Champions League group stage draw: Who are the most likely opponents for Liverpool, Manchester City, Manchester United and Chelsea?

Champions League trophy
(Image credit: PA)

Just over a month after last season’s final, the Champions League is already back. The European football season really kicks off today with the draw of the Champions League group stage, which will spread over only a month and a half, from the end of October to early December.

The eight groups of four teams each will be drawn from four pots of eight teams; each group is made of one team randomly drawn from each pot. 

Since 2015, UEFA seeds the domestic champions of the highest-ranked leagues in pot 1 together with the title holder. In 2018, the Europa League title holder also gained direct access to pot 1. 

The following pots are built following the UEFA club coefficient, with the 'best' teams in pot 2 and the 'weakest' teams in pot 4.

All English teams are in pots 1 and 2. Premier League champions Liverpool are in pot 1, while Manchester City, Manchester United and Chelsea have been seeded in pot 2.

Champions League draw group stage probability TV pairings 2020

(Image credit: Julien Guyon)

How the calculations work: the obvious bit

The groups will not be formed completely at random. One well-known UEFA rule is that two teams from the same country cannot be drawn into the same group. This greatly impacts the draw probabilities. 

For instance, Liverpool can only be drawn against five teams from pot 2: Barcelona, Atletico Madrid, Shakhtar Donetsk, Borussia Dortmund and Ajax. As a consequence, Ajax, even though it can play against all pot 1 teams, will have an almost 20% chance of facing Liverpool – but only around an 8% chance of facing Juventus, Paris Saint-Germain or Porto.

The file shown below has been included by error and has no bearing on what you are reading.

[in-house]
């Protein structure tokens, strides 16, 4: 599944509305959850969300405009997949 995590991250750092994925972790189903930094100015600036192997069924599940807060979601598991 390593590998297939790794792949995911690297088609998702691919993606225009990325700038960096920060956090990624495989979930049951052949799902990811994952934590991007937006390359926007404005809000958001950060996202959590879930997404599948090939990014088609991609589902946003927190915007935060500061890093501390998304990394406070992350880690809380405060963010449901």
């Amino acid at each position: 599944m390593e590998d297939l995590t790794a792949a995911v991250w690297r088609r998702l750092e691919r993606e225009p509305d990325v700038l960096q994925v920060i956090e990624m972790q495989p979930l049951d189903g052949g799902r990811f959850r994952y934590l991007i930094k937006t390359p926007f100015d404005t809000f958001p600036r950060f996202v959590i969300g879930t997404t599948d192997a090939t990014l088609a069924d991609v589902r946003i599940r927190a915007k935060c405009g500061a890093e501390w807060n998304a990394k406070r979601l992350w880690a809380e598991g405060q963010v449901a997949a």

One could think that Liverpool has exactly a probability 20% of being drawn against each of its five possible pot 2 opponents. This would indeed be the case if the draw started with randomly picking one of those five teams. However this is not how the draw works.

Let us focus for instance on the likelihood of Liverpool-Ajax. Of course, it cannot be at the same time 20% (from Liverpool having only five possible pot 2 opponents) and 12.5% (from Ajax having eight possible pot 1 opponents). One could list all the admissible outcomes for pots 1 and 2, and estimate the likelihood of Ajax-Liverpool by the proportion of admissible outcomes where the Reds face the Dutch. However, this would not yield the correct probabilities either, because this is not how the draw works either.

In fact, pot 1 teams are first placed randomly in groups A to H. Then pot 2 is emptied, and each time a team is drawn from pot 2 a computer lists the admissible groups for that team. (This is not as simple as it looks, as it requires checking for possible dead-ends.) One such group is then randomly drawn. For instance, if Ajax is drawn first from pot 2, it will have a 12.5% chance of facing each pot 1 team. However, if Ajax is drawn after City, United and Chelsea, Ajax will have much fewer options, but Liverpool’s group will likely still be available for them since English teams will not have ended there. This naturally increases the chances that the Dutch face Jürgen Klopp’s players.

How the calculations work: the less obvious bit